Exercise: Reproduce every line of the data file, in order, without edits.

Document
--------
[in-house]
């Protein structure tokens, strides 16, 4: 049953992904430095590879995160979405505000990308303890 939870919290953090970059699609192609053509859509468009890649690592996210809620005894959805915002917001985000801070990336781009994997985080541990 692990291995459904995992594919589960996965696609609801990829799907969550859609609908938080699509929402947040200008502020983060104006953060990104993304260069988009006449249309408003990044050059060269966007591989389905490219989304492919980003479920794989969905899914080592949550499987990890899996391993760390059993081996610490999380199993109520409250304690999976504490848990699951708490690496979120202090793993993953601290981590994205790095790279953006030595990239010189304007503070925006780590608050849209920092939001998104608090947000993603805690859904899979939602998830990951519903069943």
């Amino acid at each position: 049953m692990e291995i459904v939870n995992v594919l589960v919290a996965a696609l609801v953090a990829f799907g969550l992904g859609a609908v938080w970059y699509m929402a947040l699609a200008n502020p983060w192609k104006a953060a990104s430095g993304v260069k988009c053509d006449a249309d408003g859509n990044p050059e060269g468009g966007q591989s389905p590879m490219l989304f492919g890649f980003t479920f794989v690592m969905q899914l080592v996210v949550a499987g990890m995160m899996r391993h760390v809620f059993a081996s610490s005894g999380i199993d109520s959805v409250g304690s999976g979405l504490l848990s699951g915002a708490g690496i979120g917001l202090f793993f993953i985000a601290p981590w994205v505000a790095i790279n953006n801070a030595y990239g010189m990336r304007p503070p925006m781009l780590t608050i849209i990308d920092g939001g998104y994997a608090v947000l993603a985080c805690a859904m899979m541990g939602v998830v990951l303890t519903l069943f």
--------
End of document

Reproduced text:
[in-house]
């Protein structure tokens, strides 16, 4: 049953992904430095590879995160979405505000990308303890 939870919290953090970059699609192609053509859509468009890649690592996210809620005894959805915002917001985000801070990336781009994997985080541990 692990291995459904995992594919589960996965696609609801990829799907969550859609609908938080699509929402947040200008502020983060104006953060990104993304260069988009006449249309408003990044050059060269966007591989389905490219989304492919980003479920794989969905899914080592949550499987990890899996391993760390059993081996610490999380199993109520409250304690999976504490848990699951708490690496979120202090793993993953601290981590994205790095790279953006030595990239010189304007503070925006780590608050849209920092939001998104608090947000993603805690859904899979939602998830990951519903069943």
């Amino acid at each position: 049953m692990e291995i459904v939870n995992v594919l589960v919290a996965a696609l609801v953090a990829f799907g969550l992904g859609a609908v938080w970059y699509m929402a947040l699609a200008n502020p983060w192609k104006a953060a990104s430095g993304v260069k988009c053509d006449a249309d408003g859509n990044p050059e060269g468009g966007q591989s389905p590879m490219l989304f492919g890649f980003t479920f794989v690592m969905q899914l080592v996210v949550a499987g990890m995160m899996r391993h760390v809620f059993a081996s610490s005894g999380i199993d109520s959805v409250g304690s999976g979405l504490l848990s699951g915002a708490g690496i979120g917001l202090f793993f993953i985000a601290p981590w994205v505000a790095i790279n953006n801070a030595y990239g010189m990336r304007p503070p925006m781009l780590t608050i849209i990308d920092g939001g998104y994997a608090v947000l993603a985080c805690a859904m899979m541990g939602v998830v990951l303890t519903l069943f």